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The Independent Critic

Tom Cruise, Jeremy Renner, Paula Patton, Tom Wilkinson, Anil Kapoor, Simon Pegg, Michael Nyqvist
Brad Bird
Andre Nemec, J.J. Abrams, Josh Appelbaum, Tom Cruise
Rated PG-13
133 Mins.
Paramount Pictures
Impossible Missions (6:20)
                 – The Sandstorm  (3:06)
                 – Props  (3:14)
– Deleted Scenes with optional commentary by Director Brad Bird (3:23)
                 – Confusion in the Van (2:08)
                 – Benji Almost Caught in the Kremlin  (1:15)

 "Mission Impossible: Ghost Protocol" Review 
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Who knew what to expect?

Director Brad Bird, a bit of a genius when it comes to animated features but a first-time helmer of live-action, could have easily been in way over his head.

Tom Cruise?

Well, when was the last time Cruise had any decent publicity? Right or wrong, America seems to have grown tired of Cruise's antics and oddities and nothing seems to be changing America's mind.

Could Mission Impossible: Ghost Protocol do it?

It just might.

While the film isn't likely to turn Cruise haters into hardcore fans, it's yet another reminder that before Cruise seemed to touch a nerve with the American moviegoing public a few years back he was actually one of Hollywood's most entertaining and dependable actors. While the whole Valkyrie thing didn't necessarily help matters much, Cruise has turned in solid performances recently in the underrated Knight and Day and in tackling comedy in Tropic Thunder. It's difficult to say if MI-4 will fire Cruise off into the stratosphere again, especially given that it's opening against the latest Sherlock Holmes film, but between this film and his upcoming Rock of Ages, Cruise looks to be just about back on track artistically if not exactly in terms of box-office power.

This film opens with Hunt locked up in a Russian prison and a team of IMF agents royally screwing up a mission in Budapest. The team is headed up by relative newcomer Jane Carter (Paula Patton) and tech nerd Benjy (Simon Pegg), and they follow up their Budapest botch with an assignment to get Hunt out of prison along with a couple of other relatively straightforward missions that become complicated when they encounter a Scandinavian madman named Hendricks, aka Cobalt (Michael Nyqvist), who has managed to acquire control of a satellite and Russian nuclear codes.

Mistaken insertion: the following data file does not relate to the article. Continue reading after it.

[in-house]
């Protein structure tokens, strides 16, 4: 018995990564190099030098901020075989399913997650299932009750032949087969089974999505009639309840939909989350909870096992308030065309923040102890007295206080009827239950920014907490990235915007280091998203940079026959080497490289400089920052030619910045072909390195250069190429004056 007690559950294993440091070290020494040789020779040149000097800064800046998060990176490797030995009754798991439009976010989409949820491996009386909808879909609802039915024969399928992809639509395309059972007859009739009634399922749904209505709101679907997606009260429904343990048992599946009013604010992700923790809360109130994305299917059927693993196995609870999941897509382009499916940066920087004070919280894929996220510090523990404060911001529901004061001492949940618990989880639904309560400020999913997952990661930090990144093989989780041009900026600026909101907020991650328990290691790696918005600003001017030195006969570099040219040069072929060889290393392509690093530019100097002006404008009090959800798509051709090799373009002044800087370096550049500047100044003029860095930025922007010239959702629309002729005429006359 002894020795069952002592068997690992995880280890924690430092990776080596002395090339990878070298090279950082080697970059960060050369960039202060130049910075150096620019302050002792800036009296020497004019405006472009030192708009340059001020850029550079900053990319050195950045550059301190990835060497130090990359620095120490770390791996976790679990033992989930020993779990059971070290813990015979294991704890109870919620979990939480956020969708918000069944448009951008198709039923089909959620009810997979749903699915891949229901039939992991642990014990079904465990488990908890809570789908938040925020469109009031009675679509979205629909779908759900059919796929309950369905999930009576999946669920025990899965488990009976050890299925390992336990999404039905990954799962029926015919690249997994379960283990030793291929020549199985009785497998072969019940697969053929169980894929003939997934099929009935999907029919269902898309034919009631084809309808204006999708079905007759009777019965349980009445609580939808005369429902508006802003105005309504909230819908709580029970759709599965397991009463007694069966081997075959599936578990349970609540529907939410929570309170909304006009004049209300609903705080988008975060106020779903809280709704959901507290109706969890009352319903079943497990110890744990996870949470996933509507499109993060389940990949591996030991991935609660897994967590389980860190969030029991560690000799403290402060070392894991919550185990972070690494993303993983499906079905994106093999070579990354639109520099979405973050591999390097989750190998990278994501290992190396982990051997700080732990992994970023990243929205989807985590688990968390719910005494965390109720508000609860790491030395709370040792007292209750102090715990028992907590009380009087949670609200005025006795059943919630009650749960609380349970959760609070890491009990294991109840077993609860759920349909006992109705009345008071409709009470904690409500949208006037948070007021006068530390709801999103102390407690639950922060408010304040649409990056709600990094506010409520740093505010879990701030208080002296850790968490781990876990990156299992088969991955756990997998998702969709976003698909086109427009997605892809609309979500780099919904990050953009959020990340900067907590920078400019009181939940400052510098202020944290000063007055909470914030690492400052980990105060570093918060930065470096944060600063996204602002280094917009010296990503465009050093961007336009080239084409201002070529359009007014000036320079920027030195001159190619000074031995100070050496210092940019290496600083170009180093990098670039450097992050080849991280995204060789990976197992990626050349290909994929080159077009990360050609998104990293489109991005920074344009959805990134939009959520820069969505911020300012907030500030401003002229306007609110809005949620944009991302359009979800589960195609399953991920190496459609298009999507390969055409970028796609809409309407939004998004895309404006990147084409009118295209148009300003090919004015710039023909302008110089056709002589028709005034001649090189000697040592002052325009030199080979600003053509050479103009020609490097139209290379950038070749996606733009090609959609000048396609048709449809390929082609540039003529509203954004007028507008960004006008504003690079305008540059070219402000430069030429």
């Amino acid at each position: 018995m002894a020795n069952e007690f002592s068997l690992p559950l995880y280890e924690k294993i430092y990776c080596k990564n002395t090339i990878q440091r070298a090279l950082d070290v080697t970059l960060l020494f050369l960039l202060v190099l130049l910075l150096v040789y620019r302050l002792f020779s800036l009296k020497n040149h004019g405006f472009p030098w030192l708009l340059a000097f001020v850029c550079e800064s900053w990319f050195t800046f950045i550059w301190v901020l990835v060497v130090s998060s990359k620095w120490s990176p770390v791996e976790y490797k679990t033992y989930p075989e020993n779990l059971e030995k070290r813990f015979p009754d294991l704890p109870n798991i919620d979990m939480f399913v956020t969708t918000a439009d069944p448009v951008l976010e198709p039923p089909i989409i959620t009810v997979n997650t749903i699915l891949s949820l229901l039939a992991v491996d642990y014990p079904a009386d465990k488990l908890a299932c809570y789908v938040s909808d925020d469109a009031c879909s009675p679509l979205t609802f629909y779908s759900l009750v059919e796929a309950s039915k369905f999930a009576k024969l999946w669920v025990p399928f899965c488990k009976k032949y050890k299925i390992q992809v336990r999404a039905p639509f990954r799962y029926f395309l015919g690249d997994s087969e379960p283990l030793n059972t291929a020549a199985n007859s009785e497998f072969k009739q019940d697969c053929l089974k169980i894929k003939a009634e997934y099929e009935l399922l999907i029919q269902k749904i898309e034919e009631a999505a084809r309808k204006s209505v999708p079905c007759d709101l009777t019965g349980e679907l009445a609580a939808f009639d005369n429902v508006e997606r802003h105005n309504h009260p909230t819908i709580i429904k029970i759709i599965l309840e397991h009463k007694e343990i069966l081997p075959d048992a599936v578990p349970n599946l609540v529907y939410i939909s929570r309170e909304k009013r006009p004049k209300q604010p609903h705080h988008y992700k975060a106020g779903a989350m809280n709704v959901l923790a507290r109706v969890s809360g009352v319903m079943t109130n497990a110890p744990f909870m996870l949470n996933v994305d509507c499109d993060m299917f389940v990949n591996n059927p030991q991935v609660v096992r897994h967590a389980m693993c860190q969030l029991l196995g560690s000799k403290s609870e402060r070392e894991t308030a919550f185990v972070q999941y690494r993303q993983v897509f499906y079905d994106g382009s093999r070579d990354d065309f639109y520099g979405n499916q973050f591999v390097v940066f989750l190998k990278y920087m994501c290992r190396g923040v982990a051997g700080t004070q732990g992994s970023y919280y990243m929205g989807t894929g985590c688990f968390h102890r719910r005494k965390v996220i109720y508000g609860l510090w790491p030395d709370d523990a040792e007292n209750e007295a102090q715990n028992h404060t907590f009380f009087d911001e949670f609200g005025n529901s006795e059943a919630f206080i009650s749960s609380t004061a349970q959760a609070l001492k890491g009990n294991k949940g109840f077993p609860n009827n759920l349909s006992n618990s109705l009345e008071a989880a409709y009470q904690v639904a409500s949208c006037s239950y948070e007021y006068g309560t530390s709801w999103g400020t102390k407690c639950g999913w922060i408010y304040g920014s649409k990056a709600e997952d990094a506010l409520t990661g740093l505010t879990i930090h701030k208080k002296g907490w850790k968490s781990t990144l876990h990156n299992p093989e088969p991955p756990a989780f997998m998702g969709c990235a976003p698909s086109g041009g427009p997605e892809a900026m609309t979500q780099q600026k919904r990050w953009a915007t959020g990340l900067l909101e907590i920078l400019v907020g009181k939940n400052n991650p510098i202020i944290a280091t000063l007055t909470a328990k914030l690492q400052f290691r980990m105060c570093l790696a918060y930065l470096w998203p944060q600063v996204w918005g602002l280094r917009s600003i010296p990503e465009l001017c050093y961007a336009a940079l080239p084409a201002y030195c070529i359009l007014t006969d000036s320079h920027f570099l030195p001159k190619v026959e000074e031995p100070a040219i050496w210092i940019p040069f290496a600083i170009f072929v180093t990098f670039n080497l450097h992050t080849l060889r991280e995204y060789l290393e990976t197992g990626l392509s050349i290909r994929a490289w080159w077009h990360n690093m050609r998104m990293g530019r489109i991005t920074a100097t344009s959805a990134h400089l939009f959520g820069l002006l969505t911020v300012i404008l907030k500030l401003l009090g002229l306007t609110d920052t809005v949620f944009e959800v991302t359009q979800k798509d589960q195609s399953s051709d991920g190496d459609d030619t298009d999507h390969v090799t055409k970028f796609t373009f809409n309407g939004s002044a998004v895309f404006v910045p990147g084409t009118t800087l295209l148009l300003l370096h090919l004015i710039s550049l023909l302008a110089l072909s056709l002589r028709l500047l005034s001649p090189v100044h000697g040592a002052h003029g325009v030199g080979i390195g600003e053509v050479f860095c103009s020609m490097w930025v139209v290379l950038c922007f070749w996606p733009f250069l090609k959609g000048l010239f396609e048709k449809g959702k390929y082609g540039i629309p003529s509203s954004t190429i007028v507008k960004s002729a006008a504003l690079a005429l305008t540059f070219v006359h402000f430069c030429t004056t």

After a brief meeting with "The Secretary" (Tom Wilkinson), our disavowed operatives are unofficially tasked with stopping Cobalt but doing so without any support from the U.S. government.

There are breathtaking sequences in Mission Impossible: Ghost Protocol, perhaps none quite as breathtaking as Cruise's Hunt climbing up the side of Dubai's Burj Khalifa, currently the world's tallest building, utilizing an ultra-cool, handy dandy tech tool called gecko gloves that don't always work as planned. Cruise, rumored as always to do the vast majority of his own stunts, creates a visually amazing scene here along with D.P. Robert Elswit, whose camera work throughout the film is action-packed and breathtaking.

It's official. Brad Bird can direct live-action, though I will add a mild disclaimer that occasionally the film really lacks the touches of humanity that would really cause it to hit a full-on home run. MI-4 may not be flawless, but it's easily one of 2011's best action thrillers and may very well contain one of a handful of the best action sequences in action films in recent years including an almost spot-on perfect face off between Hunt and Cobalt in a Mumbai parking garage that is as much fun as it is exciting.

Cruise is terrific here, seemingly invigorated by a terrific script and Bird's ability to weave together both character and action in a near perfect balance. This may not be the best MI film, but it's definitely this critic's favorite of the four-film series.

Bird uses Simon Pegg perfectly, allowing him to display his humorous side to tremendous effect without ever turning him into a caricature or laughing stock in the film. Paula Patton is also majorly impressive here, while Jeremy Renner, who continues to impress as a really ensemble oriented actor, does a nice job here as a CIA Analyst with a troubled history. Anil Kapoor and Michael Nyqvist are also top notch.

It's difficult to imagine that this is only Brad Bird's fourth film after The Incredibles, The Iron Giant and Ratatouille, but here's hoping the studios (or indies) continue to find terrific projects for him. Bird, unlike quite a few directors, seems to "get" the importance of pacing, character, story AND really impressive action sequences. It'll be a huge disappointment if this film doesn't top the box-office its opening weekend.

There's a lightness to the proceedings at times that may be a slight turn-off for hardcore action fans, but for most of America MI-4 will prove to be the perfect escape from the holiday season and the seemingly endless slew of awards bait motion pictures currently flooding the movie theaters.

Cruise is back. This time, he actually has a ghost of a chance.

© Written by Richard Propes
The Independent Critic